We then determine the chemical potentials of carbon in C/H mixtures, ΔμC(χC), as a function of the atomic fraction of carbon, χC = NC/(NC + NH). This, combined with the chemical potential difference ΔμD between diamond and pure carbon liquid, establishes the thermodynamic phase boundary for diamond formation from C/H mixtures with varying atomic ratios.

Dilution will usually lower the chemical potential of carbon in a mixture, which can be understood from the ideal solution assumption: $${\mu }_{id}^{C}={k}_{{{{{{{{\rm{B}}}}}}}}}T\ln ({\chi }_{C})$$. However, the ideal solution model neglects the atomic interactions. To consider non-ideal mixing effects, we compute the chemical potentials of mixtures using the MLP. This is not an easy task, because traditional particle insertion methods35 fail for this dense liquid system, and thermodynamic integration from an ideal gas state to the real mixture36 is not compatible with the MLP. We employ the newly developed S0 method which accounts for both the ideal and the non-ideal contributions to the chemical potentials37:

$${\left(\frac{d{\mu }^{C}}{d\ln {\chi }_{C}}\right)}_{T,P}=\frac{{k}_{B}T}{(1-{\chi }_{C}){S}_{CC}^{0}+{\chi }_{C}{S}_{HH}^{0}-2\sqrt{{\chi }_{C}(1-{\chi }_{C})}{S}_{CH}^{0}},$$
(1)

where $${S}_{CC}^{0}$$, $${S}_{CH}^{0}$$, and $${S}_{HH}^{0}$$ are the values of the static structure factor between the said types of atoms at the limit of infinite wavelength37, which can be determined from equilibrium MD simulations of a C/H mixture with a given carbon fraction χC. μH is then fixed using the Gibbs-Duhem equation. Note that only the relative chemical potential is physically meaningful, and we conveniently select the reference states to be the pure carbon and hydrogen liquids, i.e. μC(χC = 1) = 0 and μH(χC = 0) = 0. We obtained μC and μH at different χC on a grid of P-T conditions between 10 GPa–600 GPa and 3000 K–8000 K, by numerically integrating $$d{\mu }^{C}/d\ln {\chi }_{C}$$.

$$d{\mu }^{C}/d\ln {\chi }_{C}$$ at P = 50 GPa, T = 4000 K and P = 400 GPa, T = 3000 K are shown in Fig. 3a, d, respectively. For both sets, these values deviate from the ideal behavior (i.e. constant at 1), and have maxima and minima around certain compositions. The corresponding chemical potentials are plotted in Fig. 3b, e, while the results at other conditions are shown in Fig. 4 of the Methods. As an independent validation, we also computed μC using the coexistence method described in the Methods, although this approach is in general less efficient and can become prohibitive if carbon concentration or diffusivity is low. The values from the coexistence method are shown as the hollow symbols in Fig. 3b, in agreement with the S0 method. As the statistical accuracy of the S0 method is much better compared to the coexistence approach, all the subsequent analysis is based on the former.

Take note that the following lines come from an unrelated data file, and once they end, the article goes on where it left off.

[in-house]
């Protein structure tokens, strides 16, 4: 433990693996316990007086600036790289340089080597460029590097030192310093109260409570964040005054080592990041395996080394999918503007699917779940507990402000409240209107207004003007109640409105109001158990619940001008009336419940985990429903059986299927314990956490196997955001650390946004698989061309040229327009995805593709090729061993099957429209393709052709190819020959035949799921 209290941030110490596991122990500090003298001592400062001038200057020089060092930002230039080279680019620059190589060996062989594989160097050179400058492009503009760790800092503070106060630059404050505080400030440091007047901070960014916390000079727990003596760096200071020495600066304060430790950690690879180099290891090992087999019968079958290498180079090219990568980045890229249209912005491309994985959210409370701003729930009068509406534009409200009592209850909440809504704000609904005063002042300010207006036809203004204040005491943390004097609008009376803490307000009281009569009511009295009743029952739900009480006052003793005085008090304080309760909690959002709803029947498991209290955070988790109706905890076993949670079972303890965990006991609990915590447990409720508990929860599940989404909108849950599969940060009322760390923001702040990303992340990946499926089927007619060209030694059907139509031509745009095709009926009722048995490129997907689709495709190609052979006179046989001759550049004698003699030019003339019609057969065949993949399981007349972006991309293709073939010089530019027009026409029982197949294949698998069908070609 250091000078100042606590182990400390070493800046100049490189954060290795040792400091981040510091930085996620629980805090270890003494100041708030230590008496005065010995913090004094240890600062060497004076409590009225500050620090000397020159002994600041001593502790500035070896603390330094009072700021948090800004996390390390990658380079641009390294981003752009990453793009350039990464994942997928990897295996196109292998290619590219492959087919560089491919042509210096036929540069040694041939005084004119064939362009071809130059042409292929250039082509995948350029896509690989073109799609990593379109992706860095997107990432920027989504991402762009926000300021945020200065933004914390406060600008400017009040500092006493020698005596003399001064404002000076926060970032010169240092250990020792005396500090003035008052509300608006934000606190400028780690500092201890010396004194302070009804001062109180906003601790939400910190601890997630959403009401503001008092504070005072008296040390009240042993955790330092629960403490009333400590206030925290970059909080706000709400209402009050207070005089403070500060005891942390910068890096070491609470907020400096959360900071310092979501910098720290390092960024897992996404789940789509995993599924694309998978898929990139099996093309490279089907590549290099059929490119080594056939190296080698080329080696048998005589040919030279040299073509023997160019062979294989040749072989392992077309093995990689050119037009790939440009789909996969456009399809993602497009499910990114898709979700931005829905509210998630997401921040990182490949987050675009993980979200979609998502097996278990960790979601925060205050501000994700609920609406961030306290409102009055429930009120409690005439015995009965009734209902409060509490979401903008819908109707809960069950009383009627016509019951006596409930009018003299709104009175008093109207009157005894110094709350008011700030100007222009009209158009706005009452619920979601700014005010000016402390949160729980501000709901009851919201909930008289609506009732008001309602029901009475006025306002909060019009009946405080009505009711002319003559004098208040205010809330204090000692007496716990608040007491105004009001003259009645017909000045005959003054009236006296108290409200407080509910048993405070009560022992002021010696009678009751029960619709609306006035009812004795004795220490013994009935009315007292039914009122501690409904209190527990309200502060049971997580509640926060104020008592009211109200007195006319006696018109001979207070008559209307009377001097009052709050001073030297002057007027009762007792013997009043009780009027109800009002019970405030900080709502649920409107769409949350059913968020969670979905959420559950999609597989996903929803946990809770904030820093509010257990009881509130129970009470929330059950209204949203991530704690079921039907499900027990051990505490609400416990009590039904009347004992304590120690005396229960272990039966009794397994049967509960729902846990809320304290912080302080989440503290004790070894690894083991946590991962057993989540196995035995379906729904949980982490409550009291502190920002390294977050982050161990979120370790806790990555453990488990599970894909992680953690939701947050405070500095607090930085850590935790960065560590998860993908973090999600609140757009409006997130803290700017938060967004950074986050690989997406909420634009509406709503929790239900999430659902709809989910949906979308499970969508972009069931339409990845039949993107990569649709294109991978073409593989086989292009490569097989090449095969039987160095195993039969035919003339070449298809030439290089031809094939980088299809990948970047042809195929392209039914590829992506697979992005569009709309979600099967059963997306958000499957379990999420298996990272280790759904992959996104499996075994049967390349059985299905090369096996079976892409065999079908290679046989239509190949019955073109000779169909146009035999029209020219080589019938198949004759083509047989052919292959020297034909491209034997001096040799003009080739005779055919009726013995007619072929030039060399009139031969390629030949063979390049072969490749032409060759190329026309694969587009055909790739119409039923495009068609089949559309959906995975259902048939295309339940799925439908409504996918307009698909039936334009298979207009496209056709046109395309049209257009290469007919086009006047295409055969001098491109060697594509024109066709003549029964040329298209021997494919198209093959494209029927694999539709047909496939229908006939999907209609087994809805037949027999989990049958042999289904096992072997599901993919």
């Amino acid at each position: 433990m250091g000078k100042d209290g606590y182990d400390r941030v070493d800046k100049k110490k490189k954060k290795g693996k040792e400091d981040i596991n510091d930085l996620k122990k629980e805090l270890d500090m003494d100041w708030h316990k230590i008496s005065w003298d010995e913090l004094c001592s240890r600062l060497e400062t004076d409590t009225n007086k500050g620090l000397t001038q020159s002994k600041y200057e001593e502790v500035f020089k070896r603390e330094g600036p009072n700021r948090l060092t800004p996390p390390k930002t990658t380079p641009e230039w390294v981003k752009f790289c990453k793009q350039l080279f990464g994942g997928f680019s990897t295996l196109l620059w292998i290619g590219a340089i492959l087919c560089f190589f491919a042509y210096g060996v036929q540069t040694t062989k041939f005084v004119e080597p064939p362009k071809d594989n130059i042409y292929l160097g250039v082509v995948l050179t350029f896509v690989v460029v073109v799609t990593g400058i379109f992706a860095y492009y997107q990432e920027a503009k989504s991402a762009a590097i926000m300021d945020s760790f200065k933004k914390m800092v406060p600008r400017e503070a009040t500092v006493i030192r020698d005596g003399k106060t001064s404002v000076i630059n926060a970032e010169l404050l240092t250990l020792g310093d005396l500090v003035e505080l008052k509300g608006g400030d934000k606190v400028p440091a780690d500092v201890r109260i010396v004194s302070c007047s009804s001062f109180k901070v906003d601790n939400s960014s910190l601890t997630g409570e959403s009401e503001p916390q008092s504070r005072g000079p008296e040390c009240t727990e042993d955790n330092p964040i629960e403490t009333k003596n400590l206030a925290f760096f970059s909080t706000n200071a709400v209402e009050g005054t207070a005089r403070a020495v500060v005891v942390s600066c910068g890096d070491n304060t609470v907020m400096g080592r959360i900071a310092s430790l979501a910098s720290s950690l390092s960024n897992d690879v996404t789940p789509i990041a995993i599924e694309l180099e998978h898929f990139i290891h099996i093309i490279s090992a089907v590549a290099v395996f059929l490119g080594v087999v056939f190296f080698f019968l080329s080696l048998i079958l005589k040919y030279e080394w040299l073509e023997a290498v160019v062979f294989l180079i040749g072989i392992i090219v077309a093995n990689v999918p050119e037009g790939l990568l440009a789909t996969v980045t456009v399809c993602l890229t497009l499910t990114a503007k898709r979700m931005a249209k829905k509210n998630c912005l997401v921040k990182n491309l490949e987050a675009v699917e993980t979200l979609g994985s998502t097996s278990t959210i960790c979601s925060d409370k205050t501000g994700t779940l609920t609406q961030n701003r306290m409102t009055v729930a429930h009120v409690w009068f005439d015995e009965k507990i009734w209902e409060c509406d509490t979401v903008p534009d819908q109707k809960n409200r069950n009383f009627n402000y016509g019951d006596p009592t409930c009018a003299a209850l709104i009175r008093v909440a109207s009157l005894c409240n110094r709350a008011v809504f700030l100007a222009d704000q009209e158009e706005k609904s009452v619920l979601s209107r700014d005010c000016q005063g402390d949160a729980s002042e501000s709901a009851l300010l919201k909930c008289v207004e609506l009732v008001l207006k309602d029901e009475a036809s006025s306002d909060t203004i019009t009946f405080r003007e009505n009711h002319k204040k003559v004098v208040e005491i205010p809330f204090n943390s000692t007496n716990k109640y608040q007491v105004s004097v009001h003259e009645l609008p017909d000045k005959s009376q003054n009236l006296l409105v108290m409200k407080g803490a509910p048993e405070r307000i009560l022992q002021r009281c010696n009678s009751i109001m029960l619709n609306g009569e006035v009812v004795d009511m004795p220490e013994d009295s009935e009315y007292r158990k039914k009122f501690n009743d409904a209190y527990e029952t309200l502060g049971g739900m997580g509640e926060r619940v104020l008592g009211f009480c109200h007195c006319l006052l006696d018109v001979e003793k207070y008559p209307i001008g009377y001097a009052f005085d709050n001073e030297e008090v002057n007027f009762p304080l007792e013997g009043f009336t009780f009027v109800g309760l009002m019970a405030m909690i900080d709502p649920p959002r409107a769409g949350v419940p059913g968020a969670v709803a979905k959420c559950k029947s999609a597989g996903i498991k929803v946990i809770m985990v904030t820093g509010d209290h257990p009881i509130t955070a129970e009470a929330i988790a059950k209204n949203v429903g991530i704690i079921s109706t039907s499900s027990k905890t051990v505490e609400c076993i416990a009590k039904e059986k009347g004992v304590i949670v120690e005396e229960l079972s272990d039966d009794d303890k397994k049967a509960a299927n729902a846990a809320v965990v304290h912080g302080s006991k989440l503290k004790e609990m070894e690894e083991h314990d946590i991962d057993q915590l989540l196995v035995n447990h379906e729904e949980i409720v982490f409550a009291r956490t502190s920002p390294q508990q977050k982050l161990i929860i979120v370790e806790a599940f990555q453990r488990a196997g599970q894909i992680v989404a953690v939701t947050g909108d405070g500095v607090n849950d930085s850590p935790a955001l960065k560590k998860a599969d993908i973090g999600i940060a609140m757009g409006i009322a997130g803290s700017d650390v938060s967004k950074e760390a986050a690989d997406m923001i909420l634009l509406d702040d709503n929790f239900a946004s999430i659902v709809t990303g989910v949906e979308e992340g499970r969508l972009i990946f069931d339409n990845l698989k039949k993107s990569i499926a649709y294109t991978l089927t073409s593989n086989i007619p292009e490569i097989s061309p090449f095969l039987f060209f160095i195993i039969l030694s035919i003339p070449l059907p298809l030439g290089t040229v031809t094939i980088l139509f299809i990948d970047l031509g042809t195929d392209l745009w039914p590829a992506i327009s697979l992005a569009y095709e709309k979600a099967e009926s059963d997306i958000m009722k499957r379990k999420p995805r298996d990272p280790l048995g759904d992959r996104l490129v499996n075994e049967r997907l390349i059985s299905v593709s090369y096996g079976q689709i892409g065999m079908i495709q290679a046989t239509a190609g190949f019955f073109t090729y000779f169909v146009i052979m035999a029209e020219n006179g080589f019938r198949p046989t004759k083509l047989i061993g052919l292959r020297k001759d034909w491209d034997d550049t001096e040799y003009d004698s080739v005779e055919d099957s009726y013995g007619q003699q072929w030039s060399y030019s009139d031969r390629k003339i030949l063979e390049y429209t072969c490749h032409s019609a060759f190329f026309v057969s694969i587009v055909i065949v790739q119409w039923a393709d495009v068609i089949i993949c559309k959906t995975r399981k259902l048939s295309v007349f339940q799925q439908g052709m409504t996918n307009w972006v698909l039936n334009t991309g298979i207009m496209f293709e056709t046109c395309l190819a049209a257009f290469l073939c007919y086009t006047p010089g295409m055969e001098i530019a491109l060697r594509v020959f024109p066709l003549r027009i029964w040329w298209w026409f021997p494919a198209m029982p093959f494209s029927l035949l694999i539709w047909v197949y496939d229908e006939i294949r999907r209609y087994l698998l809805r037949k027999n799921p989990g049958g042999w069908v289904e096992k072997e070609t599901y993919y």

In both Fig. 3b and e, μC has a plateau at χC between about 0.25 and 0.35, and the same phenomenon is found at T ≤ 5000 K at 50 GPa, and at even broader temperature range under increasing pressures, up to 8000 K at 600 GPa (see Fig. M4 of the Methods). At 50 GPa, 4000 K (Fig. 3b), μC then decreases rapidly and approaches the ideal behavior at lower χC. In contrast, at 400 GPa, 3000 K (Fig. 3e), μC plateaus and reaches a constant value for χC < 0.12. The plateaus at low χC were observed at pressures between 200 GPa and 600 GPa and temperatures lower than 3500 K (see Fig. M4 of the Methods). In Fig. 3b,e, the chemical potentials of diamond, μD, are indicated by black diamond symbols and horizontal lines. If μC is larger than μD at a given χC, diamond formation is thermodynamically favorable.

To rationalize the plateaus, we express the per-atom chemical potential of the C/H mixture as

$${\mu }_{mixture}({\chi }_{C})={\chi }_{C}{\mu }^{C}({\chi }_{C})+(1-{\chi }_{C}){\mu }^{H}({\chi }_{C}),$$
(2)

and compare it to the ideal solution curve $${\mu }_{mixture,id}= {k}_{{{{{{{{\rm{B}}}}}}}}}T({\chi }_{C}\log ({\chi }_{C})+(1-{\chi }_{C})\log (1-{\chi }_{C}))$$. Figure 3c shows μmixture at 50 GPa, 4000 K. Compared with the ideal solution chemical potential (dashed gray curve) which is fully convex, μmixture has two edges. One can thus perform a common tangent construction to the μmixture curve to find out the coexisting liquid phases. The green line in Fig. 3d indicates the common tangent, and the two green crosses shows the location of the edges. For C/H mixtures with χC between the two atomic ratios ($${\chi }_{C}^{1}=0.27$$ and $${\chi }_{C}^{2}=0.36$$ at the condition shown), a liquid-liquid phase separation (PS1) will occur and form two phases with the proportions determined by the lever rule. Here the region between the two edges is not concave but linear, which is because the phase separation has little activation barrier and already occurs during the MD simulations. In other words, a C/H mixture with a carbon fraction that is between the values of $${\chi }_{C}^{1}$$ and $${\chi }_{C}^{2}$$ will first undergo spontaneous liquid-liquid phase separation, which explains the corresponding plateaus in μC of Fig. 3b,e.